You can’t predict what might happen tomorrow, but there is something you can do today to help better prepare for whatever comes your way – you can get your estate plan in order.
Putting these documents in place can help ensure that not only are things done according to your intentions, but can also give you peace of mind knowing you’ve set in motion specific plans that can be implemented should the unexpected occur.
Regardless of your age or life circumstances, there are a few basic estate planning documents that every person should have in place.
Here are 6 main documents that you should consider when creating your estate plan:
1. Health Care Directives
No one wants to think too much about all the scary what-ifs that are possible when it comes to our health. But living through a pandemic has done a lot to wake us up to the reality of the very serious risks out there. In addition, humans are living longer in general, which means that—as we get older—there’s a greater chance that we could be beset by some physical or mental disability that could incapacitate us in some way.
A health care directive identifies your primary and alternate designations regarding who can make health-care decisions for you if you are unable to do so yourself. In addition, it details your wishes for end-of-life care, pain management, organ donations, religious preferences, and other details. It also extends to cover what happens after you die in terms of autopsy, cremation/burial, and so forth.
2. Durable Power of Attorney
Similar to a health directive, this document names the people (a primary and a successor) who will act on your behalf in personal and financial matters if you become incapacitated. Power of attorney gives the person designated the ability to manage your affairs—paying bills, accessing bank accounts, hiring professionals, establishing trusts, etc.—if you are unable to do so.
3. Last Will and Testament
Without a Will, the fate of your assets is left up to the state, which is probably not what you want. A Will ensures that your decisions about how your assets are distributed (and to whom) are honored after you are gone. Your Will also deals with important details such as appointing guardians for minor children.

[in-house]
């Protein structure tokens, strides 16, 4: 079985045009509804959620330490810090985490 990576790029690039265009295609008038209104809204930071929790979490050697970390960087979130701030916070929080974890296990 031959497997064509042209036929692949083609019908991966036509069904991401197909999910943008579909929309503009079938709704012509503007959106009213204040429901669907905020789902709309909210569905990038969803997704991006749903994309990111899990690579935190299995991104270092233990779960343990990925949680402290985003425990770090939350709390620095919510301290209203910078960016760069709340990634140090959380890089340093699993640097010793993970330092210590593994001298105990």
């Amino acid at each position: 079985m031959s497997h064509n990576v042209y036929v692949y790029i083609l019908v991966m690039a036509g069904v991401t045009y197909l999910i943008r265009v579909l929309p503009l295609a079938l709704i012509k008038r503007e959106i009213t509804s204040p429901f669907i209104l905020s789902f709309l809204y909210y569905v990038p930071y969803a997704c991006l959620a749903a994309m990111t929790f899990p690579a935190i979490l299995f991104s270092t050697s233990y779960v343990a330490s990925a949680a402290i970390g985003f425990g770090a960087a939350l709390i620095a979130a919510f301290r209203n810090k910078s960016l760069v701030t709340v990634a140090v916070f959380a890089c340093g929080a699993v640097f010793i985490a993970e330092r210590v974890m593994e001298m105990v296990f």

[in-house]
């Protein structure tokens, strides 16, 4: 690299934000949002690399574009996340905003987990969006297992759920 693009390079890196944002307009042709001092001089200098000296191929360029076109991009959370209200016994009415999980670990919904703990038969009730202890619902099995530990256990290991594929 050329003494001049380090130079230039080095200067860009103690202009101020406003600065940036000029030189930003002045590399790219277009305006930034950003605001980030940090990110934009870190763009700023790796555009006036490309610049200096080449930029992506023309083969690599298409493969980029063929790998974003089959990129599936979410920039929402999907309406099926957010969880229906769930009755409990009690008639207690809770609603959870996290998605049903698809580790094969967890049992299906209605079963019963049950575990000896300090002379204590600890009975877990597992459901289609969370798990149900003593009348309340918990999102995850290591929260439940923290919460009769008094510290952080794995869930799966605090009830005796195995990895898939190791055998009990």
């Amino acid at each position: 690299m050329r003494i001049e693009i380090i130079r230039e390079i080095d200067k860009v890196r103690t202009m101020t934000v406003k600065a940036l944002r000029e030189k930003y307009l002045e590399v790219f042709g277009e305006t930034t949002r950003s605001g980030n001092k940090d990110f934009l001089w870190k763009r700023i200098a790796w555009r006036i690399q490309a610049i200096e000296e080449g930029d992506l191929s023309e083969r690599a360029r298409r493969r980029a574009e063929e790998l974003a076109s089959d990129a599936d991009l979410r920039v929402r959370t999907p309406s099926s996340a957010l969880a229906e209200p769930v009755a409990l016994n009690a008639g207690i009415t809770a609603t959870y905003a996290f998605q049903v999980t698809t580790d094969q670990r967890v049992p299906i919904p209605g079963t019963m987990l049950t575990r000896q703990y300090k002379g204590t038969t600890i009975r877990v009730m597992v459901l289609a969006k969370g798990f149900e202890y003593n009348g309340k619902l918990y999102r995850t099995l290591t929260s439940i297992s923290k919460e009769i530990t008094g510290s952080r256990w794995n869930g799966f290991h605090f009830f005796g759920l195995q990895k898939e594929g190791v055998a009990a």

It’s tempting, especially for younger people with “uncomplicated estates,” to take a DIY approach to preparing a Will; but that’s hardly ever the right course of action. If a Will is not prepared properly, it can be easily contested, which can lead to all kinds of complications. It’s also important to update your Will regularly as your circumstances change.
4. Living Trust
A living trust offers many advantages over a standard Will in that it can help you avoid probate, increase your privacy (a Will is a public document that must be filed with the probate court upon a person’s death), and ensure greater personal and seat protection in cases of incapacitation.
A trust can also help you protect your heirs in a variety of ways, including defining specific terms about how and when they receive their inheritance. An experienced estate planning attorney can tailor different kinds of trusts to suit your exact needs.
5. Beneficiary Designations
While not an estate planning document, per se, designating beneficiaries is an important task that should not only be done immediately upon the establishment of any relevant account, but also updated regularly to reflect your current circumstances. Beneficiaries are designated for assets like IRA and 401(k) accounts, life insurance policies, and annuities. Assigning them is typically a very quick-and-easy process. Just remember to update them after any major life changes such as marriage, divorce, a child coming of age, and so forth.
6. Business Succession Planning
If you own a business, succession planning is another important part of your estate planning. Succession planning covers issues like who will take over the business when you are gone; how much control you would like to retain if you’re just retiring; all the various arrangements that need to be addressed with family members, co-owners, non-family owners, and third parties; taxes (estate, gift, and capital gains); the disposition of company shares/interest; and more.
The Bottom Line: There’s No Time Like the Present
Thinking about estate planning can be intimidating, especially if you haven’t really considered yourself to be a person who needs that kind of financial planning. But, as you can see from the types of documents that are involved, estate planning is for everyone and can offer very real benefits regardless of life circumstances and experiences.
If you have questions, or would like help developing your own estate plan, our attorneys would be happy to help. Reach out to us any time at 860-236-7673, and give yourself and your loved ones some much-deserved peace of mind.
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